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Veteran Brick BOE Member Will Not Seek Re-Election, Decries ‘Partisan Politics’ of Board

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Sharon Cantillo is sworn in by Business Administrator James Edwards as Brick BOE President. (Photo: Daniel Nee)
Sharon Cantillo is sworn in by Business Administrator James Edwards as Brick BOE President. (Photo: Daniel Nee)

Sharon Cantillo, a longtime members of the Brick Township Board of Education who has served multiple terms over the past decade, has announced she will not seek re-election to the seven-member panel.

In a prepared statement read from the dais at least Thursday’s meeting, Cantillo – one of three board members in the history of district to attain the state-ranked “Master Board Member” title – thanked the community but said she decided against seeking another term because her experience and opinions have not been valued since a new board majority, led by the Democrat-backed Clean Slate Team, took five of the seven board seats over the past two elections. Since the new majority took office, Cantillo has frequently said she has been left out of board e-mails and cannot garner information about items on meetings agendas. In many cases, she has abstained from voting on items because she said she was unable to research what she would have been voting on.

“I am disappointed that my training and experience was not valued as I thought it should be, and this board did not utilize it as I felt it should have,” Cantillo said. “I did not have the opportunity to serve the students of Brick the way I would have liked to, or did in the past for almost 9 years.  It has been difficult to sit as President for eight years and be involved to the extent I was, to now, barely knowing what is going on before the public does.”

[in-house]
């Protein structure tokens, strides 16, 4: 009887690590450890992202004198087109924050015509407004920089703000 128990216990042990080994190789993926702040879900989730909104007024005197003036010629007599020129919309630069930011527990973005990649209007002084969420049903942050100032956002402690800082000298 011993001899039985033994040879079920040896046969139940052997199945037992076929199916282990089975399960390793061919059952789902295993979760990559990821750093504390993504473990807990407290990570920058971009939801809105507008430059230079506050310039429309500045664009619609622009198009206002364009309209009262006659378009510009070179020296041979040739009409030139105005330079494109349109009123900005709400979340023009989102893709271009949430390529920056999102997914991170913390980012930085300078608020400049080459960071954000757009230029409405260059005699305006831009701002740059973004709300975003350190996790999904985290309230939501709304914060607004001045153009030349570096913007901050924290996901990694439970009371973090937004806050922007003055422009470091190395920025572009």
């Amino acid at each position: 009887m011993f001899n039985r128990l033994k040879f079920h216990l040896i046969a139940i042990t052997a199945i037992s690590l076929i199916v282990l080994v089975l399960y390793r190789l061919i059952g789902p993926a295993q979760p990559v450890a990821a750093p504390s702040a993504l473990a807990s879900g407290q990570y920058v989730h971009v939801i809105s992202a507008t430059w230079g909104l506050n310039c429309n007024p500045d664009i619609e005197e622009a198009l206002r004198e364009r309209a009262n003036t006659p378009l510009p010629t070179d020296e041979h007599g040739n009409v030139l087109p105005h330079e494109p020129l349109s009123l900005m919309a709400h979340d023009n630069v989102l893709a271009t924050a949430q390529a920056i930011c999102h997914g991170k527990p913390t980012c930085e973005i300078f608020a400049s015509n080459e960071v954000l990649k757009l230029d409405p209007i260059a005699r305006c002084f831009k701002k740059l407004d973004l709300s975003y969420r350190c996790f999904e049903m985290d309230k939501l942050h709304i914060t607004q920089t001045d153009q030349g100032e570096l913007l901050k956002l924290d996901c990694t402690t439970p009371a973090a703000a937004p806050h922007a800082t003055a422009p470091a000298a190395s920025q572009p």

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“My vision for the future of this district are obviously very different than those of my fellow board members,” she continued. “I do not believe partisan politics belong in our school district or its budget.”

While school boards are technically nonpartisan, it is common for candidates to be tacitly supported by political parties. Cantillo’s slate, which ran independently and contained both registered Republicans and Democrats, lost seats over the past three elections. Besides John Barton, who ran on his own for years before being elected in 2014, Cantillo remains the only board members who is not aligned with the Democratic party.

“While I am honored to have served our town as a board member for 9 years, I am not comfortable being identified with such a highly political board and therefore, look forward to volunteering my time and expertise to our wonderful school district as a private citizen,” Cantillo said


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